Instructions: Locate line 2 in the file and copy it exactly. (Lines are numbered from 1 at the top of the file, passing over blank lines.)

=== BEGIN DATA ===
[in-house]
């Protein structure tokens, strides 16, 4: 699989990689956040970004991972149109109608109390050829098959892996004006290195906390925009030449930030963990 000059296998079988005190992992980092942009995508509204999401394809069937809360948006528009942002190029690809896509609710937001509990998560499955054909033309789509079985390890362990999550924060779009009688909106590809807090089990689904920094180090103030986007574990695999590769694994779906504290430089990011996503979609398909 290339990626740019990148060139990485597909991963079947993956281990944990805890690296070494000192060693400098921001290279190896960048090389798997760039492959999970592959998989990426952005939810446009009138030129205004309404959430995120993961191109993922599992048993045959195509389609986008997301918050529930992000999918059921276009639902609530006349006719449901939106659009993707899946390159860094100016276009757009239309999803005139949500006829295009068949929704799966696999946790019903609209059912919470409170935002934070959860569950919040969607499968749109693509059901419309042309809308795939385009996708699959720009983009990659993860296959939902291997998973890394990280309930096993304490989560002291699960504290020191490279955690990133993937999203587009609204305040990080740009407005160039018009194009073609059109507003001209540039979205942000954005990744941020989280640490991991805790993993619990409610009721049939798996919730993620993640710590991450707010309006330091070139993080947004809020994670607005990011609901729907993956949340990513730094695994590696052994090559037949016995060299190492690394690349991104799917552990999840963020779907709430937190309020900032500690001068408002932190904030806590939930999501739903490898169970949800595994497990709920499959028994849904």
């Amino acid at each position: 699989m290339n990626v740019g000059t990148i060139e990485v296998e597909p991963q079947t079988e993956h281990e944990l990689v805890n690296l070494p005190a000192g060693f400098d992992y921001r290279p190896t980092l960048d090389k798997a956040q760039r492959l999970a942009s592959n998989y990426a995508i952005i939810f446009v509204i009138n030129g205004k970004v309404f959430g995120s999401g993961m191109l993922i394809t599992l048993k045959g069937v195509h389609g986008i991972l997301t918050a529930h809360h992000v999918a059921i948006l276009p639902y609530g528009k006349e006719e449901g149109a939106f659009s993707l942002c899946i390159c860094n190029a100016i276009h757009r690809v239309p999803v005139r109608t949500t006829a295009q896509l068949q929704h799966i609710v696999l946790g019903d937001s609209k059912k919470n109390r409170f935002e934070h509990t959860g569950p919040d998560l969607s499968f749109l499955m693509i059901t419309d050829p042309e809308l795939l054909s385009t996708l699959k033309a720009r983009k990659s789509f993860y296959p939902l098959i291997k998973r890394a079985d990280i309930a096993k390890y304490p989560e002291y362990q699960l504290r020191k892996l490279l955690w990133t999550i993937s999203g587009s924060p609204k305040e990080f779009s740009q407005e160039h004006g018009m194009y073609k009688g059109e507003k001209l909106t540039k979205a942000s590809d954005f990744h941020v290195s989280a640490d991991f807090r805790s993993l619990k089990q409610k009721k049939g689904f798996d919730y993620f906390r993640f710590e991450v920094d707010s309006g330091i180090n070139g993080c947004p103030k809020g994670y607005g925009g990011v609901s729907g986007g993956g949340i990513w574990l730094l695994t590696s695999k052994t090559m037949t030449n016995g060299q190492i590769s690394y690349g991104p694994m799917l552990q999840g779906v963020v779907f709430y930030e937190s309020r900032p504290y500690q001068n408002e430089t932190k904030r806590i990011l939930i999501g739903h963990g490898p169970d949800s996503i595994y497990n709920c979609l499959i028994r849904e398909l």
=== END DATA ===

């Protein structure tokens, strides 16, 4: 699989990689956040970004991972149109109608109390050829098959892996004006290195906390925009030449930030963990 000059296998079988005190992992980092942009995508509204999401394809069937809360948006528009942002190029690809896509609710937001509990998560499955054909033309789509079985390890362990999550924060779009009688909106590809807090089990689904920094180090103030986007574990695999590769694994779906504290430089990011996503979609398909 290339990626740019990148060139990485597909991963079947993956281990944990805890690296070494000192060693400098921001290279190896960048090389798997760039492959999970592959998989990426952005939810446009009138030129205004309404959430995120993961191109993922599992048993045959195509389609986008997301918050529930992000999918059921276009639902609530006349006719449901939106659009993707899946390159860094100016276009757009239309999803005139949500006829295009068949929704799966696999946790019903609209059912919470409170935002934070959860569950919040969607499968749109693509059901419309042309809308795939385009996708699959720009983009990659993860296959939902291997998973890394990280309930096993304490989560002291699960504290020191490279955690990133993937999203587009609204305040990080740009407005160039018009194009073609059109507003001209540039979205942000954005990744941020989280640490991991805790993993619990409610009721049939798996919730993620993640710590991450707010309006330091070139993080947004809020994670607005990011609901729907993956949340990513730094695994590696052994090559037949016995060299190492690394690349991104799917552990999840963020779907709430937190309020900032500690001068408002932190904030806590939930999501739903490898169970949800595994497990709920499959028994849904």